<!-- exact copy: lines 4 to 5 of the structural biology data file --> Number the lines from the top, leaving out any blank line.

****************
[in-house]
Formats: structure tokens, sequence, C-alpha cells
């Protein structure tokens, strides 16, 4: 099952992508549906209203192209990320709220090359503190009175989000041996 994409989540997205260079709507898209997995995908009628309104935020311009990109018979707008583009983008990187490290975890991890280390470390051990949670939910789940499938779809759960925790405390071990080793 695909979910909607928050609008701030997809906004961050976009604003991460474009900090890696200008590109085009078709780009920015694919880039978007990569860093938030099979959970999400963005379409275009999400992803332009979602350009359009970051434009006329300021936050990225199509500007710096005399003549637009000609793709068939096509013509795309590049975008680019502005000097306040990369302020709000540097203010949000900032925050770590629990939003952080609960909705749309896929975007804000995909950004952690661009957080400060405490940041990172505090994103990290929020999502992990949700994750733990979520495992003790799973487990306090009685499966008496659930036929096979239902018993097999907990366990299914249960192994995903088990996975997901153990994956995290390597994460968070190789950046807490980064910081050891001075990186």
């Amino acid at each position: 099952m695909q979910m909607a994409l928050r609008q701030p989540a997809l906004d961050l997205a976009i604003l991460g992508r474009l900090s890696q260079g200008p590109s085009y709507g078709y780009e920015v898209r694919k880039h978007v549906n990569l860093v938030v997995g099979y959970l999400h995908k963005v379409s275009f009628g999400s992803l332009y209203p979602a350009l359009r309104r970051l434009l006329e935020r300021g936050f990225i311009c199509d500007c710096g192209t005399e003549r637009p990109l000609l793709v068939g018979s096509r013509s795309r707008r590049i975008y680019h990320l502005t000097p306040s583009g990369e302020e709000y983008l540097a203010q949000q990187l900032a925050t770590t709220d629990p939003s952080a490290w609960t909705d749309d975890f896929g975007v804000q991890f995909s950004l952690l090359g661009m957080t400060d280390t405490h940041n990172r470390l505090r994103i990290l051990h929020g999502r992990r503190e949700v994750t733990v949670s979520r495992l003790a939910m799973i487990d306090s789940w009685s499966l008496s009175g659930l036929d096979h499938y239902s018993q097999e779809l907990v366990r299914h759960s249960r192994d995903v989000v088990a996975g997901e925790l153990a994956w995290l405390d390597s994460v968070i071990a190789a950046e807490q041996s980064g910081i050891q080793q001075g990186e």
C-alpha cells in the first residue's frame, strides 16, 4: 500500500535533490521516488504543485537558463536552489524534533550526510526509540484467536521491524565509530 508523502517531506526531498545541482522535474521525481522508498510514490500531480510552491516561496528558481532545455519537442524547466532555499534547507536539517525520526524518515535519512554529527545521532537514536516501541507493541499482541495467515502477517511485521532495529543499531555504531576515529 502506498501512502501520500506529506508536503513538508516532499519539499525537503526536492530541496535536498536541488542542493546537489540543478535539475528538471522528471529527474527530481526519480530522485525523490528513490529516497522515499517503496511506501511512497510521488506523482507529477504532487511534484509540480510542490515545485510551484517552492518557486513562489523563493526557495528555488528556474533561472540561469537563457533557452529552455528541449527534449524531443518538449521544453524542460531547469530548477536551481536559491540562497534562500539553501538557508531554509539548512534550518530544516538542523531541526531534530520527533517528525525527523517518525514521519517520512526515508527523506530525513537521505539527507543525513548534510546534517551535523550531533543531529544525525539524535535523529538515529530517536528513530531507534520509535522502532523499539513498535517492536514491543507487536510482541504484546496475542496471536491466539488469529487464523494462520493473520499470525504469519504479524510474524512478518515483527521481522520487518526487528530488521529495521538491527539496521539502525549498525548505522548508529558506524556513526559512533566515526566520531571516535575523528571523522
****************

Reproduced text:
């Amino acid at each position: 099952m695909q979910m909607a994409l928050r609008q701030p989540a997809l906004d961050l997205a976009i604003l991460g992508r474009l900090s890696q260079g200008p590109s085009y709507g078709y780009e920015v898209r694919k880039h978007v549906n990569l860093v938030v997995g099979y959970l999400h995908k963005v379409s275009f009628g999400s992803l332009y209203p979602a350009l359009r309104r970051l434009l006329e935020r300021g936050f990225i311009c199509d500007c710096g192209t005399e003549r637009p990109l000609l793709v068939g018979s096509r013509s795309r707008r590049i975008y680019h990320l502005t000097p306040s583009g990369e302020e709000y983008l540097a203010q949000q990187l900032a925050t770590t709220d629990p939003s952080a490290w609960t909705d749309d975890f896929g975007v804000q991890f995909s950004l952690l090359g661009m957080t400060d280390t405490h940041n990172r470390l505090r994103i990290l051990h929020g999502r992990r503190e949700v994750t733990v949670s979520r495992l003790a939910m799973i487990d306090s789940w009685s499966l008496s009175g659930l036929d096979h499938y239902s018993q097999e779809l907990v366990r299914h759960s249960r192994d995903v989000v088990a996975g997901e925790l153990a994956w995290l405390d390597s994460v968070i071990a190789a950046e807490q041996s980064g910081i050891q080793q001075g990186e």
C-alpha cells in the first residue's frame, strides 16, 4: 500500500535533490521516488504543485537558463536552489524534533550526510526509540484467536521491524565509530 508523502517531506526531498545541482522535474521525481522508498510514490500531480510552491516561496528558481532545455519537442524547466532555499534547507536539517525520526524518515535519512554529527545521532537514536516501541507493541499482541495467515502477517511485521532495529543499531555504531576515529 502506498501512502501520500506529506508536503513538508516532499519539499525537503526536492530541496535536498536541488542542493546537489540543478535539475528538471522528471529527474527530481526519480530522485525523490528513490529516497522515499517503496511506501511512497510521488506523482507529477504532487511534484509540480510542490515545485510551484517552492518557486513562489523563493526557495528555488528556474533561472540561469537563457533557452529552455528541449527534449524531443518538449521544453524542460531547469530548477536551481536559491540562497534562500539553501538557508531554509539548512534550518530544516538542523531541526531534530520527533517528525525527523517518525514521519517520512526515508527523506530525513537521505539527507543525513548534510546534517551535523550531533543531529544525525539524535535523529538515529530517536528513530531507534520509535522502532523499539513498535517492536514491543507487536510482541504484546496475542496471536491466539488469529487464523494462520493473520499470525504469519504479524510474524512478518515483527521481522520487518526487528530488521529495521538491527539496521539502525549498525548505522548508529558506524556513526559512533566515526566520531571516535575523528571523522